After he left the army, Charles returned to civilian life and his job as a clerk with Birmingham Corporation. He joined the Labour Party on his first day of demobilisation and soon became involved with several socialist organisations.
"I remember standing in front of a coalcart in Birmingham Bull Ring one Sunday night in February 1919. It was the day after I left the army. One of my worlds - the world of the war - had just ended. Another was just beginning. I was a little nervous of this new world. It all seemed so strange. There were no signposts to show which way to go. I listened to the man on the coalcart who was speaking. He was thinking of this new world too. He was saying how it could be a better world, a happier world, a healthier world. I joined the Labour Party before the meeting ended. I had been a good solider. I wanted to become a good citizen. I felt that in joining the Labour Party I had become one."
(Charles Leatherland, Daily Herald, 1949)
NATIONAL UNION OF EX-SERVICEMEN
Leatherland - bottom left in bow tie - at a meeting of the National Union of Ex-Servicemen in 1919
Leatherland began campaigning for better treatment for soldiers who had returned from the war. Many ex-soldiers felt betrayed by the way they were treated by the Government. He became one of the founder members of the National Union of Ex-Servicemen and stood for the Presidency of the Union.
He wrote a weekly column in the Birmingham Town Crier newspaper on ex-servicemen's issues, and often spoke at political meetings and rallies in the Birmingham and Wolverhampton area. For example on 22 April 1920 he spoke at a meeting of the Birmingham City Independent Labour Party on "Armed Force and the Coming of Socialism".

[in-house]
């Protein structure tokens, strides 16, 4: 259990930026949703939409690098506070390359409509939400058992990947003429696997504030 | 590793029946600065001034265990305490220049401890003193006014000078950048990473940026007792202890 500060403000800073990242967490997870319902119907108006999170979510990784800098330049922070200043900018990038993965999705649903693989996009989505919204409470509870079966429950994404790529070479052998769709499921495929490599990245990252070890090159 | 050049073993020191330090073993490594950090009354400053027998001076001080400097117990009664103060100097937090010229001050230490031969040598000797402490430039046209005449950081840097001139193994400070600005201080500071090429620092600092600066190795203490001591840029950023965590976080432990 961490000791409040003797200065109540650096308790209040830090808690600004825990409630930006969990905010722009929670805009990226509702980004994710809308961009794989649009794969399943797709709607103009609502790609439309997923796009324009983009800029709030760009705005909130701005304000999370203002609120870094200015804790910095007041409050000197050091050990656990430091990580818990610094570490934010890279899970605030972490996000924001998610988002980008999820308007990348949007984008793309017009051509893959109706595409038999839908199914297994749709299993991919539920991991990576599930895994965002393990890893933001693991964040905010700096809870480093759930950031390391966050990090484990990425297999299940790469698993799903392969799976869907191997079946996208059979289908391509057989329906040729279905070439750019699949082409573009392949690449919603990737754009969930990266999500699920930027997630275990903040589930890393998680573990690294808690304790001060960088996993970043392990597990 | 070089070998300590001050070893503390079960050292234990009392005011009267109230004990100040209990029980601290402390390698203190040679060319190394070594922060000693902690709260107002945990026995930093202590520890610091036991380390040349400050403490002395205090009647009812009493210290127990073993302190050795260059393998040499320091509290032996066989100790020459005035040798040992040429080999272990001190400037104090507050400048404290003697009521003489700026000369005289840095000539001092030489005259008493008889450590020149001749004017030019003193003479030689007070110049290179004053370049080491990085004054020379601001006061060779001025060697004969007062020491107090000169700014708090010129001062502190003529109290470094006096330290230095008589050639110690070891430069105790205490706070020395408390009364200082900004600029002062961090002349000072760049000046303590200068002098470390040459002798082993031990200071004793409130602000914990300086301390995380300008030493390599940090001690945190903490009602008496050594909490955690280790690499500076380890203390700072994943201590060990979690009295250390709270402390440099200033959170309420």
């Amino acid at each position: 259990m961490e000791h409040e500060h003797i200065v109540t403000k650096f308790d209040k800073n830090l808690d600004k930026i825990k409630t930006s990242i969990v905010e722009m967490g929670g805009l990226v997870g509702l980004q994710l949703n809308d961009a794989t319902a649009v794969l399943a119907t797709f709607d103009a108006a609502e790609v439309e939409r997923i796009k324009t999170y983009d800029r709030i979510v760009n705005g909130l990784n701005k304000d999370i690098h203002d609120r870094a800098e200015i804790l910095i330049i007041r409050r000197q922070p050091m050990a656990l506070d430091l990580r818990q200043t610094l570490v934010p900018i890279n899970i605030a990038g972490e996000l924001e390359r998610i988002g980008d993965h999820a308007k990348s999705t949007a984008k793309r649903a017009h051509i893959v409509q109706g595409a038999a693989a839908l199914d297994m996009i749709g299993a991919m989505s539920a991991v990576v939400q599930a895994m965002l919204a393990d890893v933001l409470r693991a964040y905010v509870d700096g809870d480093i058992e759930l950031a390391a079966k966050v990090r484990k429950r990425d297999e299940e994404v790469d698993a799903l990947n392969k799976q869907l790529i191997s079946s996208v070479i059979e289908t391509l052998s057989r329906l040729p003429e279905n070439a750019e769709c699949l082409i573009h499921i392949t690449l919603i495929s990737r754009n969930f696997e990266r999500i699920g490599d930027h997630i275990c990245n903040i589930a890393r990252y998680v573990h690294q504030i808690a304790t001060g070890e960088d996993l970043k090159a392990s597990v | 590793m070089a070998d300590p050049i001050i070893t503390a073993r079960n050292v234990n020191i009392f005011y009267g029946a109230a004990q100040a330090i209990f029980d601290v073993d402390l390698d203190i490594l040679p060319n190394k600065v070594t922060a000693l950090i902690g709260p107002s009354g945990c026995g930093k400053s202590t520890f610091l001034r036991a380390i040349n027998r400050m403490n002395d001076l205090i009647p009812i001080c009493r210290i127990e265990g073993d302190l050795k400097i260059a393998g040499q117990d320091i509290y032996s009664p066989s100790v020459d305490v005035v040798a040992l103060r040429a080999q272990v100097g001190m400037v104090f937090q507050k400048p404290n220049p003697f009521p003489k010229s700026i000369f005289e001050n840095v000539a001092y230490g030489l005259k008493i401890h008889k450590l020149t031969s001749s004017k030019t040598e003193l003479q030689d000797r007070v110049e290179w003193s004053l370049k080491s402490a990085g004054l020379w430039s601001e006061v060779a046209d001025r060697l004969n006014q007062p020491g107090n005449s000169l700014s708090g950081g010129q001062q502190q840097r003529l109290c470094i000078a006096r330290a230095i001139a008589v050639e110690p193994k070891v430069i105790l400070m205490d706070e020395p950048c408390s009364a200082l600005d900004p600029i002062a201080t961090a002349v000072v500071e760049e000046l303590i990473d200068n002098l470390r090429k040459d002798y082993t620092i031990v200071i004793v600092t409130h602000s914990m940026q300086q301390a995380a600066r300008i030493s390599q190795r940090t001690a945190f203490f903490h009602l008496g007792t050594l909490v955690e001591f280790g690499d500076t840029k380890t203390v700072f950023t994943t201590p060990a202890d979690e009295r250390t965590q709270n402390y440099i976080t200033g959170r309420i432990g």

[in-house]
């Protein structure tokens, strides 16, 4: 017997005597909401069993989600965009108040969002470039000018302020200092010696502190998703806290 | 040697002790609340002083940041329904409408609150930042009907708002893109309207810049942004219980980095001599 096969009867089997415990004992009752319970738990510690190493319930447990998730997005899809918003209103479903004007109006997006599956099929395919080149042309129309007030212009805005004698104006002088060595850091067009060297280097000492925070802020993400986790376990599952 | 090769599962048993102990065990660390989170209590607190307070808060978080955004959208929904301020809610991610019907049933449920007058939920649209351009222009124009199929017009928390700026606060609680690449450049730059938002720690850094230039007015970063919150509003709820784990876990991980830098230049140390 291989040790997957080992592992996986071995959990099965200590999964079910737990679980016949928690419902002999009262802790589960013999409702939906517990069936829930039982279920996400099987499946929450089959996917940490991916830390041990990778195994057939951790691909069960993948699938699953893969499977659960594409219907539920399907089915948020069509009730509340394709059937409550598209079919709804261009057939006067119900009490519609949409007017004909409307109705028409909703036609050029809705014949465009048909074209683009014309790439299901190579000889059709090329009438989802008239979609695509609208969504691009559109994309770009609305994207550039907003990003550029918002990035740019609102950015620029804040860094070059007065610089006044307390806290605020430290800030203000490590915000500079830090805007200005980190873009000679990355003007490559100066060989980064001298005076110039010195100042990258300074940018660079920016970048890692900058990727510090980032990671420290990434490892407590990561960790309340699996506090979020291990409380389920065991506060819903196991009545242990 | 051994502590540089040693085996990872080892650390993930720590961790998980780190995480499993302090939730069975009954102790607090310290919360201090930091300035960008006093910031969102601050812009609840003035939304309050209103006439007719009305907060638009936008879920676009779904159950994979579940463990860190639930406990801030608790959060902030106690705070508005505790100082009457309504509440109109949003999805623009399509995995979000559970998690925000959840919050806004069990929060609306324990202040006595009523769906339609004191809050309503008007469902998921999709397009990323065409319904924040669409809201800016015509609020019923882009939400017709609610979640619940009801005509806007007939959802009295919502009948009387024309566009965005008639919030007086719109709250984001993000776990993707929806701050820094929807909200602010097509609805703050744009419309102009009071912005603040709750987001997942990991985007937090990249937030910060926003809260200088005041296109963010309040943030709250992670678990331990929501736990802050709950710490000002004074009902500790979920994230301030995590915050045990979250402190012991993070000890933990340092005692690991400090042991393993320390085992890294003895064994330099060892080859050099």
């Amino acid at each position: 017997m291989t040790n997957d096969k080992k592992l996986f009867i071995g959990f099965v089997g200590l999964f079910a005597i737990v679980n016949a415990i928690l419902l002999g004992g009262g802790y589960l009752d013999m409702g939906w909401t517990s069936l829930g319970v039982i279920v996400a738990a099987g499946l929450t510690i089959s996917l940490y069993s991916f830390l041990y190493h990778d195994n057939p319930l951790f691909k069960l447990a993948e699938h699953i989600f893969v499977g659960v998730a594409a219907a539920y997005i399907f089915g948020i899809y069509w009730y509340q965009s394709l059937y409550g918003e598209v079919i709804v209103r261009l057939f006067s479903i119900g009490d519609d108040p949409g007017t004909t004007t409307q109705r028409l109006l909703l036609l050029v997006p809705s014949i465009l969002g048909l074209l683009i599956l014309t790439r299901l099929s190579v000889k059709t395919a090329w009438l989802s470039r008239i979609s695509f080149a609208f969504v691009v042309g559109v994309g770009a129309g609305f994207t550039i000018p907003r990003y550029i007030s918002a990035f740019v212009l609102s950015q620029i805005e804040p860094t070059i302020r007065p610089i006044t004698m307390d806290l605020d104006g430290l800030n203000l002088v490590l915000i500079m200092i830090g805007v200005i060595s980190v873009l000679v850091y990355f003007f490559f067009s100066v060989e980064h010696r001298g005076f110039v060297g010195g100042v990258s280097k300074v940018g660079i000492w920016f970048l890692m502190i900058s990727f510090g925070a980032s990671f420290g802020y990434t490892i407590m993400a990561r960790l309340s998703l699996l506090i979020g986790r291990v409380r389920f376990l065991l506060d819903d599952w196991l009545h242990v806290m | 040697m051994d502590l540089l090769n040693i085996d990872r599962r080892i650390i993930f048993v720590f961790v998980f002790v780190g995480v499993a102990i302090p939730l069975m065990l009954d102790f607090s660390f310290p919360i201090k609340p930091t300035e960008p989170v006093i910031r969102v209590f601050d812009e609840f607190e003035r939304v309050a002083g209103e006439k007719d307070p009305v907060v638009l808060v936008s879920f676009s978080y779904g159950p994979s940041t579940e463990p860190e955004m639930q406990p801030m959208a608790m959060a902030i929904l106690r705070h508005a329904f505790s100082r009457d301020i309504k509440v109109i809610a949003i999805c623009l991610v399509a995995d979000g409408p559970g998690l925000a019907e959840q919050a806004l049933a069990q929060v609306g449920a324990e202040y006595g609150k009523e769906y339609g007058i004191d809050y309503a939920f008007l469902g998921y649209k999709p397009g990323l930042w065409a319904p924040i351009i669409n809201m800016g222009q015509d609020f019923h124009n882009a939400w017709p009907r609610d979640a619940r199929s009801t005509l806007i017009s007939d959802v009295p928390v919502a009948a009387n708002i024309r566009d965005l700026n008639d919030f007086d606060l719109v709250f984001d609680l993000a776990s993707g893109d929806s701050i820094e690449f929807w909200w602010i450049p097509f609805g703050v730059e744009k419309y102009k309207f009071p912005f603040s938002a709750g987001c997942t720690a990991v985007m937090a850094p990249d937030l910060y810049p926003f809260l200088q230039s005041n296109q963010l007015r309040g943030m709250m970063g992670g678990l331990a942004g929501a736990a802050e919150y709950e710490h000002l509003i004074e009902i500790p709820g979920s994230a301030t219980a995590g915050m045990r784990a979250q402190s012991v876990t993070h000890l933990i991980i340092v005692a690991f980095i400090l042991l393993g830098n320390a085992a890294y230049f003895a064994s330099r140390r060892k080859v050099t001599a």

The National Union of Ex-Servicemen (NUX) was formed in early 1919 as a socialist association for former soldiers. Within six months it had over 100 branches and claimed to have nearly 100,000 members. But by the end of 1920 it was almost defunct. In the words of its only historian, the late Dr David Englander of the Open University, "its records were lost, its achievements forgotten, its objects misunderstood".
Dr Englander points out that the socialist left in Britain regarded the army "with a mixture of fear and contempt". Armies had no trades unions and no tradition of working class culture even though most soldiers who fought in WW1 were from the working classes. The labour movement in England found it very hard to portray itself as the 'soldier's friend' during the First World War and after. Militant ex-servicemen's organisations such as the National Federation of Discharged Soldiers and Sailors (1916) were formed . Another organisation, Comrades of the Great War, was formed in 1917. Soldiers returning from the war, many wounded in action, many shell-shocked, many unable to find work were often regarded as a threat to society. Many ex-servicemen felt angry and betrayed. Army pensions were inadequate, compensation for soldiers disabled during the war was poor. The atmosphere of fear which many people felt was sharpened by the Bolshevik Revolution in Russia in 1917. Could Britain be next ?